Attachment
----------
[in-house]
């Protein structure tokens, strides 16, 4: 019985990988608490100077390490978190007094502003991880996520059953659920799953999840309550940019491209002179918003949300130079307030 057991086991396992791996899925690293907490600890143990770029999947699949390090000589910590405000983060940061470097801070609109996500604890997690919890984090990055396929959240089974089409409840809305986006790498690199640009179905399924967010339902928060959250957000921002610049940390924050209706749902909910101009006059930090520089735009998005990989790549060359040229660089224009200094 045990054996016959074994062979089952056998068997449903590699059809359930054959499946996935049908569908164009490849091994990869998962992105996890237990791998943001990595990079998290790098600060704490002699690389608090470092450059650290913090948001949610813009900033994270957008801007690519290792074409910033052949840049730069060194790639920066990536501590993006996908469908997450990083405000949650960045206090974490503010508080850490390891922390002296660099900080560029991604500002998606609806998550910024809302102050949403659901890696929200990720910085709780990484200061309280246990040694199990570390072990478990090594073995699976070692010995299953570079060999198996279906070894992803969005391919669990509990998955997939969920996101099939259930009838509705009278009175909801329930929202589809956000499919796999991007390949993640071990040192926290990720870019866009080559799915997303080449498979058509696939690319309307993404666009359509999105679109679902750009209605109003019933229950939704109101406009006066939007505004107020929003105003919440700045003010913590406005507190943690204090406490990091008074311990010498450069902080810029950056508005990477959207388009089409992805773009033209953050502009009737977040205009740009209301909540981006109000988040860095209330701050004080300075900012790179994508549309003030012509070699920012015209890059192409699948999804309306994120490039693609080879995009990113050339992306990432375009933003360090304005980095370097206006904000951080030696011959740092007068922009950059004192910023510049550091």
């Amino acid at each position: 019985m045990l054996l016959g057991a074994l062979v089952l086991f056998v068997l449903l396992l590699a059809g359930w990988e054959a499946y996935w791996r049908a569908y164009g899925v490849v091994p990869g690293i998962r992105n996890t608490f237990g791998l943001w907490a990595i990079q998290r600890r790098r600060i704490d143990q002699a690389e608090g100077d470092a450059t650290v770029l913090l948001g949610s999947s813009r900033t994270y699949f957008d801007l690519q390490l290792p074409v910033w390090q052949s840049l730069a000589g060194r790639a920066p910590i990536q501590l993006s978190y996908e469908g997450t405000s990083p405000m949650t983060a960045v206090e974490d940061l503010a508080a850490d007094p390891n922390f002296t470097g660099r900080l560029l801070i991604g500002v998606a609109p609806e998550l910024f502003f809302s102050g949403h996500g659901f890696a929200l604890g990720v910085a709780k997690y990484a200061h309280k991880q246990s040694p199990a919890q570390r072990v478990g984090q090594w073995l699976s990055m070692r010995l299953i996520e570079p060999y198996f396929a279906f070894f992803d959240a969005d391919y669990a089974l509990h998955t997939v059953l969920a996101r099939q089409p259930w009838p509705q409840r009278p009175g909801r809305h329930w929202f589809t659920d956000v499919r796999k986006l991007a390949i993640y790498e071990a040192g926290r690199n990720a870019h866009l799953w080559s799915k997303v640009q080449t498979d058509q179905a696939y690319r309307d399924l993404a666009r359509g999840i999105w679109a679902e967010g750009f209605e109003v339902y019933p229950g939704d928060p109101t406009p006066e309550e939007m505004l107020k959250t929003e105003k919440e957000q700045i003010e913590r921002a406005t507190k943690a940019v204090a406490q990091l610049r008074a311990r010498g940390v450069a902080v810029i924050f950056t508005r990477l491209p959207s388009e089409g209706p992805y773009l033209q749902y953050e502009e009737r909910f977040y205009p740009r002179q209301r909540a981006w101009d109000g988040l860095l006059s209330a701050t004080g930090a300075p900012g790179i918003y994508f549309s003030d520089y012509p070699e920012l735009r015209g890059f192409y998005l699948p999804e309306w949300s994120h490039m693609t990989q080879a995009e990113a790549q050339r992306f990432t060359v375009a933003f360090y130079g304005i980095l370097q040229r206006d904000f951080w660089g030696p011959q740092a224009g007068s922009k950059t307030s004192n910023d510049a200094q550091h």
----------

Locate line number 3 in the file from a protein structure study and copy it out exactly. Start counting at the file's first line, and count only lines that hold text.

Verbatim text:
């Amino acid at each position: 019985m045990l054996l016959g057991a074994l062979v089952l086991f056998v068997l449903l396992l590699a059809g359930w990988e054959a499946y996935w791996r049908a569908y164009g899925v490849v091994p990869g690293i998962r992105n996890t608490f237990g791998l943001w907490a990595i990079q998290r600890r790098r600060i704490d143990q002699a690389e608090g100077d470092a450059t650290v770029l913090l948001g949610s999947s813009r900033t994270y699949f957008d801007l690519q390490l290792p074409v910033w390090q052949s840049l730069a000589g060194r790639a920066p910590i990536q501590l993006s978190y996908e469908g997450t405000s990083p405000m949650t983060a960045v206090e974490d940061l503010a508080a850490d007094p390891n922390f002296t470097g660099r900080l560029l801070i991604g500002v998606a609109p609806e998550l910024f502003f809302s102050g949403h996500g659901f890696a929200l604890g990720v910085a709780k997690y990484a200061h309280k991880q246990s040694p199990a919890q570390r072990v478990g984090q090594w073995l699976s990055m070692r010995l299953i996520e570079p060999y198996f396929a279906f070894f992803d959240a969005d391919y669990a089974l509990h998955t997939v059953l969920a996101r099939q089409p259930w009838p509705q409840r009278p009175g909801r809305h329930w929202f589809t659920d956000v499919r796999k986006l991007a390949i993640y790498e071990a040192g926290r690199n990720a870019h866009l799953w080559s799915k997303v640009q080449t498979d058509q179905a696939y690319r309307d399924l993404a666009r359509g999840i999105w679109a679902e967010g750009f209605e109003v339902y019933p229950g939704d928060p109101t406009p006066e309550e939007m505004l107020k959250t929003e105003k919440e957000q700045i003010e913590r921002a406005t507190k943690a940019v204090a406490q990091l610049r008074a311990r010498g940390v450069a902080v810029i924050f950056t508005r990477l491209p959207s388009e089409g209706p992805y773009l033209q749902y953050e502009e009737r909910f977040y205009p740009r002179q209301r909540a981006w101009d109000g988040l860095l006059s209330a701050t004080g930090a300075p900012g790179i918003y994508f549309s003030d520089y012509p070699e920012l735009r015209g890059f192409y998005l699948p999804e309306w949300s994120h490039m693609t990989q080879a995009e990113a790549q050339r992306f990432t060359v375009a933003f360090y130079g304005i980095l370097q040229r206006d904000f951080w660089g030696p011959q740092a224009g007068s922009k950059t307030s004192n910023d510049a200094q550091h």